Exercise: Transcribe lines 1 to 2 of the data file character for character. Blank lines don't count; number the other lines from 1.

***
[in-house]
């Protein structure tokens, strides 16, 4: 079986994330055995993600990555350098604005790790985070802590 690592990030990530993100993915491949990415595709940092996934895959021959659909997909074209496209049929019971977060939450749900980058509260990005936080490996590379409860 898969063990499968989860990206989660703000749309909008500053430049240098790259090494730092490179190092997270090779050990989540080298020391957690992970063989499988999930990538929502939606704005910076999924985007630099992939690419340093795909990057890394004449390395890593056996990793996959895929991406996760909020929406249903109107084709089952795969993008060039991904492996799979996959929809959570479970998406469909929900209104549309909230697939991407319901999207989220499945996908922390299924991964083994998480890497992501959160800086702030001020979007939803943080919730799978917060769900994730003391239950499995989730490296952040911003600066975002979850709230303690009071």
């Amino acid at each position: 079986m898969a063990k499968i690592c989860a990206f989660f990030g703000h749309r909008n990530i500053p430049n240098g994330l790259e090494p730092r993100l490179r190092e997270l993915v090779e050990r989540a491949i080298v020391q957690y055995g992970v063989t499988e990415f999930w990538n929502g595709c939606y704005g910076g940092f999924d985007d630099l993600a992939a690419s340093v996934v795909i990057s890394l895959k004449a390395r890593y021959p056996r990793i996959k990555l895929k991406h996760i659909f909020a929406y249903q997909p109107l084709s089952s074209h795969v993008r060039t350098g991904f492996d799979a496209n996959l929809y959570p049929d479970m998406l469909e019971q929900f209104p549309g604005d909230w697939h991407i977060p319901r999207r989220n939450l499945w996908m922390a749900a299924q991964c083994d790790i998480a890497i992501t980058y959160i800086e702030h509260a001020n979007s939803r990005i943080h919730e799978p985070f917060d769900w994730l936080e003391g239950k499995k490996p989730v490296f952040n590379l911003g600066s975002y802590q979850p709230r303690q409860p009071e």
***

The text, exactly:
[in-house]
């Protein structure tokens, strides 16, 4: 079986994330055995993600990555350098604005790790985070802590 690592990030990530993100993915491949990415595709940092996934895959021959659909997909074209496209049929019971977060939450749900980058509260990005936080490996590379409860 898969063990499968989860990206989660703000749309909008500053430049240098790259090494730092490179190092997270090779050990989540080298020391957690992970063989499988999930990538929502939606704005910076999924985007630099992939690419340093795909990057890394004449390395890593056996990793996959895929991406996760909020929406249903109107084709089952795969993008060039991904492996799979996959929809959570479970998406469909929900209104549309909230697939991407319901999207989220499945996908922390299924991964083994998480890497992501959160800086702030001020979007939803943080919730799978917060769900994730003391239950499995989730490296952040911003600066975002979850709230303690009071």